This module addresses the role of the probation officer and what it means to be an agent of change to support, strengthen, and empower youth. In order to achieve this shift from a “control” probation model to one that features “coaching,” this module also discusses staffing policies and practices such as hiring, messaging, retention, and performance management, as well as training and probation caseloads and workloads.

Achieving system-wide transformation requires agencies and leaders who are committed to implementing a strategic approach to organizational change. This session will highlight key elements of effective transformation, including using research and data to evaluate and inform practice, empowering staff at all levels to become champions of probation transformation, utilizing staff training and targeted communication approaches to facilitate staff and stakeholder buy-in, and implementing ongoing efforts to promote sustainability and quality improvement.

Instructors

Instructors may include:

  • Michael Umpierre, Director, Center for Juvenile Justice Reform, Georgetown University McCourt School of Public Policy
  • Chris Bijoux, Deputy Director for Equity and Racial Justice, Center for Juvenile Justice Reform, Georgetown University McCourt School of Public Policy
  • Stephen Bishop, Associate Director, Juvenile Justice Strategy Group, The Annie E. Casey Foundation
  • Danielle Lipow, Senior Associate, Juvenile Justice Strategy Group, The Annie E. Casey Foundation
  • Scott MacDonald, Justice Consultant, Justsolve Inc., and former Chief Probation Officer, Santa Cruz County, California
  • Regina Mitchell, Director of Systems Innovation, Center for Children’s Law and Policy

Capstone Project

As a critical part of the Certificate Program, teams will develop a Capstone Project laying out the transformational plan for their jurisdiction. The Capstone Project is a detailed, concrete, strategic action plan and a blueprint for the broader transformative local system changes that each team will seek to effectuate.

Throughout the Certificate Program, participants will have dedicated team-planning time to develop and refine their Capstone Project and will receive support from CJJR and Casey staff. In addition, each team will be assigned a Casey TA Team Lead who will support teams in designing, implementing, and evaluating their Capstone Project. More information on this post-program TA can be found in the next section. In order to finalize their Capstone Project, participants will refine the strategic plan created at the end of the Certificate Program once they return to their community.

As part of the Capstone Project, a one- to two-page Capstone Summary is due approximately one month after the Certificate Program. The final Capstone Project Proposal outlining key deliverables, timelines, and responsible parties (5-8 pages) is due approximately three months after the Certificate Program. After the Capstone Project is developed and approved, participants receive an Executive Certificate from Georgetown University and become part of the CJJR Fellows Network. While the initial Capstone period will last one year, the full transformative plan will be an ongoing, iterative process.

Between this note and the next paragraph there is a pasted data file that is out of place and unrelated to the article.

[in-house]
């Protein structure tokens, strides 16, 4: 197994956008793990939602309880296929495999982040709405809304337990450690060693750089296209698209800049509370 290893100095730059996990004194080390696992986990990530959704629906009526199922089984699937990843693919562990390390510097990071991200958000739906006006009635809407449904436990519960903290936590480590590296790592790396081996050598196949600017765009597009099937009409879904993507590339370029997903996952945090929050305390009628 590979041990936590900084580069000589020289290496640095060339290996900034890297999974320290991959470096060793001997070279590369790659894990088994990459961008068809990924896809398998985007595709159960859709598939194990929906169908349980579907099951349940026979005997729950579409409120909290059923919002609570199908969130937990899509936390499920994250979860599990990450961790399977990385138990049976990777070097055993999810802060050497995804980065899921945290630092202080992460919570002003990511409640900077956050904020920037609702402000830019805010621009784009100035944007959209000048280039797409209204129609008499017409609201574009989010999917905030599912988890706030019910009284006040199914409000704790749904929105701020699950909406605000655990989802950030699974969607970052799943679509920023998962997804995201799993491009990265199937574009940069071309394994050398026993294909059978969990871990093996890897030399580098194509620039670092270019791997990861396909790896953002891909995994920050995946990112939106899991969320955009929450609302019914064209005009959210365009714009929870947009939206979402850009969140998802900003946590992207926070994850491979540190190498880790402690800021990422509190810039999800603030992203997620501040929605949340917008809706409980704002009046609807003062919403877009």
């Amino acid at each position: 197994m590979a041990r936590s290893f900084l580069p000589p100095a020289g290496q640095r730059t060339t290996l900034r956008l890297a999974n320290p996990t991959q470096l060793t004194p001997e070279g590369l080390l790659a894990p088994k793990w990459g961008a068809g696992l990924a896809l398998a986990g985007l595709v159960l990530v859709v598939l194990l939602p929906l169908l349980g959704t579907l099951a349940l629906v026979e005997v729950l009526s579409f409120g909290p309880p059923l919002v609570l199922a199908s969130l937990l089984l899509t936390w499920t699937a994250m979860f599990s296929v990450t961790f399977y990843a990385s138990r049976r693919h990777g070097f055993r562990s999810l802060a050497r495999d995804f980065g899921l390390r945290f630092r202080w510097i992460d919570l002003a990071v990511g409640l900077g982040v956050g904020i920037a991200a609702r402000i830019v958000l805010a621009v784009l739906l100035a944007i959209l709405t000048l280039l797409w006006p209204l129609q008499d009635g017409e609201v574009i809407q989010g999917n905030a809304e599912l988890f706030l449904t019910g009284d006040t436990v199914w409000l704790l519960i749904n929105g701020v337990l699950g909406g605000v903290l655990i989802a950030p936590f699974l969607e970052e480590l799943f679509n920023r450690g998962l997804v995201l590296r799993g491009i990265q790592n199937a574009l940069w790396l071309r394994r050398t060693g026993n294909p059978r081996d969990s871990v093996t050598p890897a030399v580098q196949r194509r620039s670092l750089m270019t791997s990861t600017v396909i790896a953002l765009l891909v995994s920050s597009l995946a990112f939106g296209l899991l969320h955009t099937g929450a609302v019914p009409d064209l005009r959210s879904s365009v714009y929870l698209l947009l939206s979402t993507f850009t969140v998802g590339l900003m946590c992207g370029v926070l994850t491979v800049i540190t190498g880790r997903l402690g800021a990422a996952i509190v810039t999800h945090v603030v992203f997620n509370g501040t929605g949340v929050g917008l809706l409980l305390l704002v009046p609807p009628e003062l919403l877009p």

After the conclusion of the initial Capstone year, CJJR will also request formal annual progress updates for at least two years. Based on these updates and implementation progress, CJJR recognizes the individual or team across all of its Certificate Programs that has made the most significant progress in improving outcomes for youth in their community with the Capstone of the Year Award. First distributed in March 2012, this award marks an annual CJJR practice to honor and recognize the success, innovation, and tremendous work of CJJR Fellows through their Capstone Projects. The recipient of this award can be any CJJR Fellow from any year. The recipient will receive national recognition for their accomplishment and is awarded free registration and travel for two individuals to attend CJJR’s annual Janet Reno Forum.

During and after the Capstone period, teams will receive additional TA from Casey to support the implementation of their Capstone Project and ongoing probation transformation work. This additional engagement will include an in-depth examination of current organizational structures and practices, establishing common system metrics with regard to probation outcomes and processes, and broadening and deepening stakeholder engagement in the effort to transform juvenile probation.

As part of the ongoing technical support, jurisdictions will be asked to:

  • Establish collaborative and inclusive work groups or committees to ensure progress and forward movement.
  • Designate a lead point person or coordinator to work with the assigned Casey team leader and facilitate ongoing connections with site leaders, including community partners.
  • Work with the Casey consultant team to participate in and inform convenings, virtual sessions, and/or on-site activities designed to launch, education, and broaden engagement and partnerships within the jurisdiction to promote ongoing probation transformation efforts.
  • Participate in periodic cross-site calls to assist in forming a peer-to-peer learning network across jurisdictions.
  • Submit baseline and ongoing annual performance measure data to capture changes in referrals, diversion, formal filings, probation, placement, and institutional detention and commitments.